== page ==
Posted by: benshelor | October 28, 2008

“Helvetica” Critique

The documentary film “Helvetica” presented an interesting and informative view/s on the world of art and advertising in which we find ourselves every day. Advertising in particular has become a major part of modern America (and the rest of the industrialized west and the modernizing world) and is the main avenue for subtle artistic expression and design meant to convey certain emotions. While overall design plays a major role in bringing the eye of the viewer to the work and making them read the words on the page/sign, the type face in which those words are written is a subtle yet quite important feature of the design. Certain type faces convey different meanings; Helvetica is a simple, calm, conservative, and modern type that has become the distinctive feature of the public face of some of the world’s largest companies.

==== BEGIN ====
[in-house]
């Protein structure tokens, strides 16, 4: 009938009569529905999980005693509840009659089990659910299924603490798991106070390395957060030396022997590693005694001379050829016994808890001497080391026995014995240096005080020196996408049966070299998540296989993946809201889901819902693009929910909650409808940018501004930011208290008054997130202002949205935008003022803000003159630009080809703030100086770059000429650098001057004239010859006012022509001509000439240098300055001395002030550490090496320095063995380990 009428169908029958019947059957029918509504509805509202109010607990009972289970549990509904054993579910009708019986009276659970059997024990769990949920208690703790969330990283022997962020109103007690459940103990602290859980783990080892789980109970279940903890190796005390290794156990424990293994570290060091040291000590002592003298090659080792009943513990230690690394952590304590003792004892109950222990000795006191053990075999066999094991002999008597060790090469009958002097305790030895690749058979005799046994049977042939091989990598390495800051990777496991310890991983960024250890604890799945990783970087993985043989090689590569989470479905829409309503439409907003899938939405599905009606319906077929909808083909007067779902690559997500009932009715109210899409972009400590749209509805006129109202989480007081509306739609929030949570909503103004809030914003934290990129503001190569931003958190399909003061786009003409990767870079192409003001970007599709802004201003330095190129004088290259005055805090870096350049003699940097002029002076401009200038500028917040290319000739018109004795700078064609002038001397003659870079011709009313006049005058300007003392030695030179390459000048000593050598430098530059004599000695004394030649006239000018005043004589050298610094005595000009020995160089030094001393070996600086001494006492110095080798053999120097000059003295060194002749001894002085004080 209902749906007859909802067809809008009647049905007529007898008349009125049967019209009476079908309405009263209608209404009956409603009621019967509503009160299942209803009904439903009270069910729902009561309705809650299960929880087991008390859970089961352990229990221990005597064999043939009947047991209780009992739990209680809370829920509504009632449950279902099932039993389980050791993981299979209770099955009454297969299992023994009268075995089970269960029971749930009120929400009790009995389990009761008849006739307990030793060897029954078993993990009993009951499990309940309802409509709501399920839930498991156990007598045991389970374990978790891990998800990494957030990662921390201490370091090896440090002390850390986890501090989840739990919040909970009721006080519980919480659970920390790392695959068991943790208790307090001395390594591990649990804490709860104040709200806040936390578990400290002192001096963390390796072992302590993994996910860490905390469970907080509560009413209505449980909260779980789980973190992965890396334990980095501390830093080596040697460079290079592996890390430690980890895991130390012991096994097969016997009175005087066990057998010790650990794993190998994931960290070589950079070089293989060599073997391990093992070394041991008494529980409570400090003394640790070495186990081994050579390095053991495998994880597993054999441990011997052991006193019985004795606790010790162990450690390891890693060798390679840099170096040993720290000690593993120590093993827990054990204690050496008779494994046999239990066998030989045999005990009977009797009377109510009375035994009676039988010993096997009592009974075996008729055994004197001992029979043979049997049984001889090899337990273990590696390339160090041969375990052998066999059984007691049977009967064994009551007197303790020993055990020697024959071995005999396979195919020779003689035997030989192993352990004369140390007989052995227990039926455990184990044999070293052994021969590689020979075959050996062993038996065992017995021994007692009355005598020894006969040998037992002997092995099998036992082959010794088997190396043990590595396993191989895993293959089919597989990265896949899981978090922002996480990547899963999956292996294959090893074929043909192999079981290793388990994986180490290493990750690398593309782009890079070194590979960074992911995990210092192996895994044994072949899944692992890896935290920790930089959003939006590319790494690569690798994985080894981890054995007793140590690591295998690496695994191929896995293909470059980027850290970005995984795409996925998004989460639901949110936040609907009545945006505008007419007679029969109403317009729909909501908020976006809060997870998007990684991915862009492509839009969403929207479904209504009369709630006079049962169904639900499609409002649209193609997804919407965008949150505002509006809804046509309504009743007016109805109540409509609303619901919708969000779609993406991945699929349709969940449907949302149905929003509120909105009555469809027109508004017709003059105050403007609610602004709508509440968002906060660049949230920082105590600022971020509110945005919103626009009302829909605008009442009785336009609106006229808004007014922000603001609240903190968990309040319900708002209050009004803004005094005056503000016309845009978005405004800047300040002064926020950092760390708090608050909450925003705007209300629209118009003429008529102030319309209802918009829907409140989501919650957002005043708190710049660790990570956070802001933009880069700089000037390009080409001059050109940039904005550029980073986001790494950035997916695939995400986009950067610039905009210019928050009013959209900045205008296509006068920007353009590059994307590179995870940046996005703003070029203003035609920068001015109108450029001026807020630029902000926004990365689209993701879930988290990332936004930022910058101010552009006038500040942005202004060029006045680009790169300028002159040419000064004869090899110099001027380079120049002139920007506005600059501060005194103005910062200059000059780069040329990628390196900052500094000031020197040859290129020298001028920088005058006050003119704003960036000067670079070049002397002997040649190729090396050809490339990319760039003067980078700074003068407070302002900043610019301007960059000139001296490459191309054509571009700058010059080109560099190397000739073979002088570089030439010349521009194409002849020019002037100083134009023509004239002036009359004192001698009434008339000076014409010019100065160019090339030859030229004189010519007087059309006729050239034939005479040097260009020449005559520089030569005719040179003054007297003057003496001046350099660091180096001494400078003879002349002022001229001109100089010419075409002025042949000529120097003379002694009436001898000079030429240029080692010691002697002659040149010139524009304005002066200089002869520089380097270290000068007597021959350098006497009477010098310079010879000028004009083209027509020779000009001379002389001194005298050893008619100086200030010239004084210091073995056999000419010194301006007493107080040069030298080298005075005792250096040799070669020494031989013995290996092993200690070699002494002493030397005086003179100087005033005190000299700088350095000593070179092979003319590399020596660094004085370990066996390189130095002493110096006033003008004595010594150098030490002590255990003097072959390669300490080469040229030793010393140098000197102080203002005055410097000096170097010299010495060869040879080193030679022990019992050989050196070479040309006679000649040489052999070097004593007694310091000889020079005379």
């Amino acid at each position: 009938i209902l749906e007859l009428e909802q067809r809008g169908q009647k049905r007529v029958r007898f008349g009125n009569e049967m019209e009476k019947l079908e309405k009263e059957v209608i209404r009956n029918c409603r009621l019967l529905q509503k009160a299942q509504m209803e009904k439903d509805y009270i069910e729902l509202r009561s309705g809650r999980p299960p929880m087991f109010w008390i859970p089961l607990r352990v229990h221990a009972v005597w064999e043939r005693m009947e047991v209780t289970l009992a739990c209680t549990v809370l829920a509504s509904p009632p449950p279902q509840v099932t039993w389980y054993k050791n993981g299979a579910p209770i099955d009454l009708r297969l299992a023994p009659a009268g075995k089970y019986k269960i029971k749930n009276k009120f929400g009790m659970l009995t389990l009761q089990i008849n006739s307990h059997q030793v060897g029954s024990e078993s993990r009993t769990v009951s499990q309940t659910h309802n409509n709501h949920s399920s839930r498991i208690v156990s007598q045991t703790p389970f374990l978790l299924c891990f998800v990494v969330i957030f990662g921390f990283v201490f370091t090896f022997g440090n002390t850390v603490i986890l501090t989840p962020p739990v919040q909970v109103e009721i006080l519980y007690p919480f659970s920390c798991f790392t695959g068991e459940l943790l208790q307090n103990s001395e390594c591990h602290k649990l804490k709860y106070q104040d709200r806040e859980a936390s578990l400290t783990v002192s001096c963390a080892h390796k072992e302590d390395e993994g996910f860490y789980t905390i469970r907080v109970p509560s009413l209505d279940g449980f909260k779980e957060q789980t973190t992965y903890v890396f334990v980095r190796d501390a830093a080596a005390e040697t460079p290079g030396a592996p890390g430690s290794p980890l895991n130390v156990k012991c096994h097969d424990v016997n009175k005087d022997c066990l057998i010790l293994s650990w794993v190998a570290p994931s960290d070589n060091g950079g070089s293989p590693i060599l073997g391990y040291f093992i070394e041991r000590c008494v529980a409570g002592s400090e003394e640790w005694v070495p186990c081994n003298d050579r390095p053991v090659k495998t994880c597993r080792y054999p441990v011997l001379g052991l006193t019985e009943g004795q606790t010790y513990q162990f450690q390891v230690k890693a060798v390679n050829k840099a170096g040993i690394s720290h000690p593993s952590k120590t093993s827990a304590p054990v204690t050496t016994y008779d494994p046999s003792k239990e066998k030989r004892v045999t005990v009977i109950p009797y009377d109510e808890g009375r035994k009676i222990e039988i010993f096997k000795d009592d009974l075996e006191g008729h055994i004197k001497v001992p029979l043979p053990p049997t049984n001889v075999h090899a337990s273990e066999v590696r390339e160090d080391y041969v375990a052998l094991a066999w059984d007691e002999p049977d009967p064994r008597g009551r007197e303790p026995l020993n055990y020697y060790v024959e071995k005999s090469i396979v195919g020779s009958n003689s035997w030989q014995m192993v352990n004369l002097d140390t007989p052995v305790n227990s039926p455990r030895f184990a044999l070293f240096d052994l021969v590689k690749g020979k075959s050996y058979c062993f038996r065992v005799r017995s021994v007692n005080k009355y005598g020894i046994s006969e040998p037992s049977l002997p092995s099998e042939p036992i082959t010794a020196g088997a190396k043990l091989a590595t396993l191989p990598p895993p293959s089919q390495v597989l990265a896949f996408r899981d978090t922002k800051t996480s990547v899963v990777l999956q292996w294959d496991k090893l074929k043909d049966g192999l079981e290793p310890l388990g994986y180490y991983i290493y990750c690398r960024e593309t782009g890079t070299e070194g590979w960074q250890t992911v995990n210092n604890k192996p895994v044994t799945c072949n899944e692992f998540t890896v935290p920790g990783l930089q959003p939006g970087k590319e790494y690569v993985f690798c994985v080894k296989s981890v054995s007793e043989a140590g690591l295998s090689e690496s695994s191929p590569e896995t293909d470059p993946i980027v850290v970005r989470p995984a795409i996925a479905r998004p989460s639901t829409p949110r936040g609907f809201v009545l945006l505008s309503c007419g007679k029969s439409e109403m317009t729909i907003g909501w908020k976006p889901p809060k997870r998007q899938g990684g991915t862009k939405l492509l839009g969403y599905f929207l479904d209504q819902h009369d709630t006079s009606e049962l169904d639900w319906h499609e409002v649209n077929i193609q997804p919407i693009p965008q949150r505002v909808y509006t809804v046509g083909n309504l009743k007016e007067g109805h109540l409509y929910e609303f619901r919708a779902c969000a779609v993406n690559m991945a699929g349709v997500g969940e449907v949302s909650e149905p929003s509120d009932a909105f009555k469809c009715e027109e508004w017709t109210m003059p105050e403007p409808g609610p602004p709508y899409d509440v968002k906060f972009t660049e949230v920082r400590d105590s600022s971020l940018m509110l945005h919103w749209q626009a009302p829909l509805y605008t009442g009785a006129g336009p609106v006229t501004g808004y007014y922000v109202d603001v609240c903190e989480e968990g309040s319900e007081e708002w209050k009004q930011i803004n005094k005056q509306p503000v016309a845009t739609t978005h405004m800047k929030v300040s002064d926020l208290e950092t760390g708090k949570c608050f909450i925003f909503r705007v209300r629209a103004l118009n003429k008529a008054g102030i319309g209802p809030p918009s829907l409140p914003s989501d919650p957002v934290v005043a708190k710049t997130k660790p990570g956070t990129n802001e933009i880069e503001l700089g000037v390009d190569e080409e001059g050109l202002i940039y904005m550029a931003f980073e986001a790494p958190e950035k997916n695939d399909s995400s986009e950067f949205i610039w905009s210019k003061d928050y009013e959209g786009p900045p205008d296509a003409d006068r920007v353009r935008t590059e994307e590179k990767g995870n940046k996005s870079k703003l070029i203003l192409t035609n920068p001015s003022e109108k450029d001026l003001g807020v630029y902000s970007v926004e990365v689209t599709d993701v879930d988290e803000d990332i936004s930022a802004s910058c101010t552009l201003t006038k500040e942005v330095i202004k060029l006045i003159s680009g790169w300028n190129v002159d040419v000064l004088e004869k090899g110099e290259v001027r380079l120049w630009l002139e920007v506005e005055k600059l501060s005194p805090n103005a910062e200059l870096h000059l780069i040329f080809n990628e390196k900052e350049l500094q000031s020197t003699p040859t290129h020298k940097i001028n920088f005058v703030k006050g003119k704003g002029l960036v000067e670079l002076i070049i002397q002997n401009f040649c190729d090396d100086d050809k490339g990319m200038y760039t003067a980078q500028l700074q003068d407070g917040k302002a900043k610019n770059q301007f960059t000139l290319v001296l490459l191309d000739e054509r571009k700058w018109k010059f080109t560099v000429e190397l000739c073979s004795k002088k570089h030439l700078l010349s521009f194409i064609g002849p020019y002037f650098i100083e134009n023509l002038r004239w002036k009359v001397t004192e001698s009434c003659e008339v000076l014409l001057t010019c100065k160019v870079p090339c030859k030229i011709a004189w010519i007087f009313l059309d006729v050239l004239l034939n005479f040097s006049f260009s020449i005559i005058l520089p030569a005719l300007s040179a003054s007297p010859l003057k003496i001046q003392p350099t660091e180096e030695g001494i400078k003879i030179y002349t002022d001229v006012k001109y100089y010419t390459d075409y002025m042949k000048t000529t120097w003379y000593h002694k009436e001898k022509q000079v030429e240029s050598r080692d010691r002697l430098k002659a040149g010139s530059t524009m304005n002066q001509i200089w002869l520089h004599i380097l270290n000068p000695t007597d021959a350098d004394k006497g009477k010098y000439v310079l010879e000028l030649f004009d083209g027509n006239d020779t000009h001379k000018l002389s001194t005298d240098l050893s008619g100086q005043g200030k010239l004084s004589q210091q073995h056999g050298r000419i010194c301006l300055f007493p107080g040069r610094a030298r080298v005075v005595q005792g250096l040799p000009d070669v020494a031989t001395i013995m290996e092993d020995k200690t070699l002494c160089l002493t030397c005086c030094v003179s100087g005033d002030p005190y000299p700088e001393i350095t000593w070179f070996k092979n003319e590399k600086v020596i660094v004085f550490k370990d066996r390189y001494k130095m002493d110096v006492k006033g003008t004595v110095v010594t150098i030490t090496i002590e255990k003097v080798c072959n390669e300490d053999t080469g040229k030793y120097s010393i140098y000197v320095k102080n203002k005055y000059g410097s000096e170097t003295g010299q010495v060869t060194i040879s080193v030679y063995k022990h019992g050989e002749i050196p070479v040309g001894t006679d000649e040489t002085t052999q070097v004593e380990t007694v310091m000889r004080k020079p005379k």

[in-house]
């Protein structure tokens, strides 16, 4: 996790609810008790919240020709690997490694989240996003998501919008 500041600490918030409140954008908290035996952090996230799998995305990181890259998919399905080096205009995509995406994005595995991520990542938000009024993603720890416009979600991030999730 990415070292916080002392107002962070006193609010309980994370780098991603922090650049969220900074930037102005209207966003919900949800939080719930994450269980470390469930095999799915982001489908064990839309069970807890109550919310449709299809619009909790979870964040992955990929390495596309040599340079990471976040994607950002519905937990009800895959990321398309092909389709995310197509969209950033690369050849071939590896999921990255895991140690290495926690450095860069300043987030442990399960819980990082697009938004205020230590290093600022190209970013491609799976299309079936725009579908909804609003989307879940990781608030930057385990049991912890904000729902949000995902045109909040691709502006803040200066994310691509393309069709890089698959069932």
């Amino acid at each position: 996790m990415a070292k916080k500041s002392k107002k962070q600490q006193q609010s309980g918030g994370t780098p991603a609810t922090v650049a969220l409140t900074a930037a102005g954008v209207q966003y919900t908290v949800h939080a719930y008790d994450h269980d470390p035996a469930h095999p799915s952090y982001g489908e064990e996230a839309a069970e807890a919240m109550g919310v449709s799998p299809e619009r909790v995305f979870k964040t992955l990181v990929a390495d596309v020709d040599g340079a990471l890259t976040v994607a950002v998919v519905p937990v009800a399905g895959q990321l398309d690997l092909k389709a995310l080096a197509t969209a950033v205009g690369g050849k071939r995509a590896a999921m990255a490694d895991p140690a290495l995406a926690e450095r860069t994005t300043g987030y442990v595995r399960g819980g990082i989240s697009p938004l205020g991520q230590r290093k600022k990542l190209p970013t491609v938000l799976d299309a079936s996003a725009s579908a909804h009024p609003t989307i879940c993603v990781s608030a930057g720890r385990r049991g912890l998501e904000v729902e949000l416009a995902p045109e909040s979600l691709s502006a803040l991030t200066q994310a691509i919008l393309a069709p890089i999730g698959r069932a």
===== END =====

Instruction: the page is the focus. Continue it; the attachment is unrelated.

The film followed the development of the face from a Swiss type foundry to the computerized design and implementation of type used today. In contrast to other type faces used in the past, Helvetica (as it was eventually named after some intervention from the German mother company who owned the Swiss type factory) was very simple and legible and represented the end of a line of thinking and design in the creation of type. It was the ultimate expression of simplicity and function in a modern age driven by marketing and capitalism in which name recognition and branding can mean death, survival, or prosperity for a company. The 1950s saw a complex coagulation of different faces, colors, and designs in advertisements, but a mere two decades later, everything had become much more simple and instructional (take, for example, the design of Coco Cola ads from the 1950s to the 1970s). With the simplification of the type came the simplification of the ads and the design for the masses, and vice versa. Helvetica became the face of “modern” companies in the 1960s like American Airlines and Lufthansa (Germany’s national airline) – chic, clean, and recognizable designs that still represent these companies today. The face instills in the viewer confidence in the company’s stability, permanence, and prominence. The economic boom of the 1990s saw the greatest rise in the use of Helvetica- companies designed to capitalize on the growth of the technology sector and the wealth of those benefitting from that growth embraced the type as a fashionable representative of the technology that had fostered the jump in wealth.